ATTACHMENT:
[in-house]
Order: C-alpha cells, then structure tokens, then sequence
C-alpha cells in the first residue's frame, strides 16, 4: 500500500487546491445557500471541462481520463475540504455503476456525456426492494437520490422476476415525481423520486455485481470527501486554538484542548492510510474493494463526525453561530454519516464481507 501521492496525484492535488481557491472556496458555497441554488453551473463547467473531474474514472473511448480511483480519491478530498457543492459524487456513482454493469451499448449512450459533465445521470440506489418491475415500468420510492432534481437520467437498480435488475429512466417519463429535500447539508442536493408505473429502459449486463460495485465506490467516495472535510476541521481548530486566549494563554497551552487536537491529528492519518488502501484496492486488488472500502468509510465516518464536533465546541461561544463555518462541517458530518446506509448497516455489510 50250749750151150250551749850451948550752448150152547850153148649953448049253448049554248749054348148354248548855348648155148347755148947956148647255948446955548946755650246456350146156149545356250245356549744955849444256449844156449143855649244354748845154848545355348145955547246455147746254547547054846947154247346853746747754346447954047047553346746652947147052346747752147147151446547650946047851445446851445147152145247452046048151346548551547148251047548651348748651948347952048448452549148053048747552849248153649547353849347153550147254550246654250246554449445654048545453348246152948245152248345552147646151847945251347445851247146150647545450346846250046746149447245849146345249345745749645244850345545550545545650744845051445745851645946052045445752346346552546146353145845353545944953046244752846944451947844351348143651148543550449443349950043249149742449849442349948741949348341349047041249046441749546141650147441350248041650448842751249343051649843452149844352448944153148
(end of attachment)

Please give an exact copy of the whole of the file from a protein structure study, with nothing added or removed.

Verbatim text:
[in-house]
Order: C-alpha cells, then structure tokens, then sequence
C-alpha cells in the first residue's frame, strides 16, 4: 500500500487546491445557500471541462481520463475540504455503476456525456426492494437520490422476476415525481423520486455485481470527501486554538484542548492510510474493494463526525453561530454519516464481507 501521492496525484492535488481557491472556496458555497441554488453551473463547467473531474474514472473511448480511483480519491478530498457543492459524487456513482454493469451499448449512450459533465445521470440506489418491475415500468420510492432534481437520467437498480435488475429512466417519463429535500447539508442536493408505473429502459449486463460495485465506490467516495472535510476541521481548530486566549494563554497551552487536537491529528492519518488502501484496492486488488472500502468509510465516518464536533465546541461561544463555518462541517458530518446506509448497516455489510 50250749750151150250551749850451948550752448150152547850153148649953448049253448049554248749054348148354248548855348648155148347755148947956148647255948446955548946755650246456350146156149545356250245356549744955849444256449844156449143855649244354748845154848545355348145955547246455147746254547547054846947154247346853746747754346447954047047553346746652947147052346747752147147151446547650946047851445446851445147152145247452046048151346548551547148251047548651348748651948347952048448452549148053048747552849248153649547353849347153550147254550246654250246554449445654048545453348246152948245152248345552147646151847945251347445851247146150647545450346846250046746149447245849146345249345745749645244850345545550545545650744845051445745851645946052045445752346346552546146353145845353545944953046244752846944451947844351348143651148543550449443349950043249149742449849442349948741949348341349047041249046441749546141650147441350248041650448842751249343051649843452149844352448944153148